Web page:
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Dissecting the Demise of the Bengals Defense

When you think about the Cincinnati Bengals being at their best, the first thing you probably think of is Joe Burrow launching bombs to Ja’Marr Chase.  Of course you would.  It’s the most exciting combo to exist in the Queen City since Davey Concepcion and Joe Morgan were turning double-plays for the Big Red Machine in the 70s.

At their peak, the Bengals offense has few peers.  Joey B can dice up defenses like the best of them and their skill-position group arguably the best in the league.  Sure, the offensive line is the perpetual scuff mark on the otherwise pristine pair of Jordan 3s that is the Bengals offense, but there are many weeks where that blemish doesn't catch your eye at all.  Sometimes, the glitz of Burrow, Chase and the crew just look that good.

But what else comes to mind when you think about the Bengals at their best?  What about their overlooked collection of clutch, opportunistic, and relentless defenders.  Guys like D.J. Reader, who dominates at a thankless position and sets the toughness tone for the whole group.  Guys like Mike Hilton, who plays so much bigger than the size listed on the team website.  Guys like Logan Wilson and Germaine Pratt, who’ve outplayed their 3rd-round draft pedigree to become turnover machines.

In 2023, though, something’s changed.  The defense has…fallen off?  Capsized?  Disintegrated?  I don’t know, pick one.

The demise has been confusing, to say the least.  Of all the wild, unfortunate and frustrating issues the Bengals have dealt with this year, the utter evaporation of the run defense was the one most of us didn’t see coming.

You see, we’ve all seen the Bengals offense struggle.  We’ve all seen what happens when Burrow plays bad football.  We know how inconsistent the O-line can be.  And we know how slowly the Bengals have come out of the gates in recent history.  We didn’t want those things – but we knew they were possible.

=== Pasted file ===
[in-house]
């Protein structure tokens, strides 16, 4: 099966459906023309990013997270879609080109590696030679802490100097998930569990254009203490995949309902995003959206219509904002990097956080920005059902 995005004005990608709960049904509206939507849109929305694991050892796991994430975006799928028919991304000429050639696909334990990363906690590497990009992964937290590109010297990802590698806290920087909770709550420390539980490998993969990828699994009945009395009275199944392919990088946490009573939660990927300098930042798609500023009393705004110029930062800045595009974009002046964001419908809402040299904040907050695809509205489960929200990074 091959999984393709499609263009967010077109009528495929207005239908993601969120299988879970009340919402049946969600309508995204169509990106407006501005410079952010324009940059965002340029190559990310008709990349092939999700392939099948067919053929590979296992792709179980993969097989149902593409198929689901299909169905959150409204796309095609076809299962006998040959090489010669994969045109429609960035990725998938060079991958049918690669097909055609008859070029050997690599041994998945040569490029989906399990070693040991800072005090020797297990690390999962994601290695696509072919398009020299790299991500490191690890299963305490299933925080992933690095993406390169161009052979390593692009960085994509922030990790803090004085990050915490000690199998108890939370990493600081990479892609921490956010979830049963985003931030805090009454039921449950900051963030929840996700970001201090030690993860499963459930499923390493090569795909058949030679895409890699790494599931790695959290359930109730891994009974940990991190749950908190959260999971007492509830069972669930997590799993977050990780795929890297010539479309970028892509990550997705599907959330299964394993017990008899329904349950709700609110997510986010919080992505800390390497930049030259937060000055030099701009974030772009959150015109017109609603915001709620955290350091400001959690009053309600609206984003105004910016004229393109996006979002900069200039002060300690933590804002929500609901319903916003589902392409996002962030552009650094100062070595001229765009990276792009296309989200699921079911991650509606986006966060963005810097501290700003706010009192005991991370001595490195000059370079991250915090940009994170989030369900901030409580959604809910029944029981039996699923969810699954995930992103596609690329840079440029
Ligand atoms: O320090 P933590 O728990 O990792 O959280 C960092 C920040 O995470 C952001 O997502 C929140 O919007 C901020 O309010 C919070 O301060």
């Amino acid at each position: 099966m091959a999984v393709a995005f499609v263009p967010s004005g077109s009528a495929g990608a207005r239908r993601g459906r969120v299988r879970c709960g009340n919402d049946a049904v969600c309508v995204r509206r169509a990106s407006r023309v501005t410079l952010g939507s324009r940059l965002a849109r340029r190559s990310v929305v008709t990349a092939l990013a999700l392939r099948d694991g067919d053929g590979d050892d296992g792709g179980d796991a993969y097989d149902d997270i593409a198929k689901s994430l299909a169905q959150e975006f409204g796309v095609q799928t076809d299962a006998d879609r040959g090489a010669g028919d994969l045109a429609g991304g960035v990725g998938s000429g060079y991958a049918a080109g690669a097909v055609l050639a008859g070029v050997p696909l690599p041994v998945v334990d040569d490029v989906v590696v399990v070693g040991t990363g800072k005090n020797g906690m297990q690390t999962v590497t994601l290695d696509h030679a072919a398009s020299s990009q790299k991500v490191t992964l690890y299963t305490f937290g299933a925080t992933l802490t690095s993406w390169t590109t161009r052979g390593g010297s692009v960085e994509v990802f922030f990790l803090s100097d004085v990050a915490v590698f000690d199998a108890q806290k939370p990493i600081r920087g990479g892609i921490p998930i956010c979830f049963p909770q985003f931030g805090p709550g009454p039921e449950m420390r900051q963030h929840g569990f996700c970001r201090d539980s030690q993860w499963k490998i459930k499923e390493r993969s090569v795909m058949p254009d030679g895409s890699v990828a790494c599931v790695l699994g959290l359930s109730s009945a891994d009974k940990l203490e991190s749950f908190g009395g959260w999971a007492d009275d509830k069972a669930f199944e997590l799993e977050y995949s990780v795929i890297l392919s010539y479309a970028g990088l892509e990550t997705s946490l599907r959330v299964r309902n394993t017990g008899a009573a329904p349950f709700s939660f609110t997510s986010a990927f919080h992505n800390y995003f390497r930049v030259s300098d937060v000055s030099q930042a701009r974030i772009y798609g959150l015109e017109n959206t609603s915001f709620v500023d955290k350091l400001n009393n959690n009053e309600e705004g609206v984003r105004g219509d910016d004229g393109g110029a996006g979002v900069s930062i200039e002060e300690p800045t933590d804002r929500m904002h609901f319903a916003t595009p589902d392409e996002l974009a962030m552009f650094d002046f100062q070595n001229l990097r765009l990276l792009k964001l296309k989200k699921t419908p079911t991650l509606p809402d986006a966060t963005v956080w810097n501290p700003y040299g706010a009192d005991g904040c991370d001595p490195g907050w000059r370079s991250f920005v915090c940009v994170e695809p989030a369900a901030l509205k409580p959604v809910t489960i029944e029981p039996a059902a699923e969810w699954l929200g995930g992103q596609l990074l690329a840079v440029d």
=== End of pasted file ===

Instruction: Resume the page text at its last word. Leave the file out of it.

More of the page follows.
But what’s going on with the defense…that was out of the realm of possibility.  And again, it’s hard to make heads or tails of it.  Nearly the entire defense returned, and of the two starters who departed in the secondary, one was replaced by an in-house, first-round pick.  Every starting defensive lineman and linebacker returned, and so did most of the backups.  Even Lou Anarumo, the King of Staten Island, probably the most beloved defensive coordinator in the entire NFL, a man whose name is thrown around pretty much any time a coaching vacancy comes up, came back for another go.

And it’s all gone to shit.

Let’s start with the most obvious problem: big plays.  The Bengals defense has been getting toasted all year.  Last week against the Steelers was emblematic: there’s the Najee Harris run in the first quarter, a run that should have been stopped for a four- or five-yard gain and instead went for 20; there’s the 39-yard sideline shot to Diontae Johnson with rookie speed-merchant D.J. Turner and free-agent signee Nick Scott trailing; there’s also the two separate twenty-plus-yard receptions from tight end Pat Freiermuth.  Tight ends killing the Bengals, where have I heard that before…

The Bengals have lived and died by a “bend-but-don’t-break” strategy over the past two years.  It’s helped them limit the damage Patrick Mahomes and his Chiefs could do in their previous matchups.  It’s been their identity – but this year, the Bengals have taken that concept to its ultimate logical conclusion: they’ve bent so much that they’ve become an infinite loop of surrendered yardage.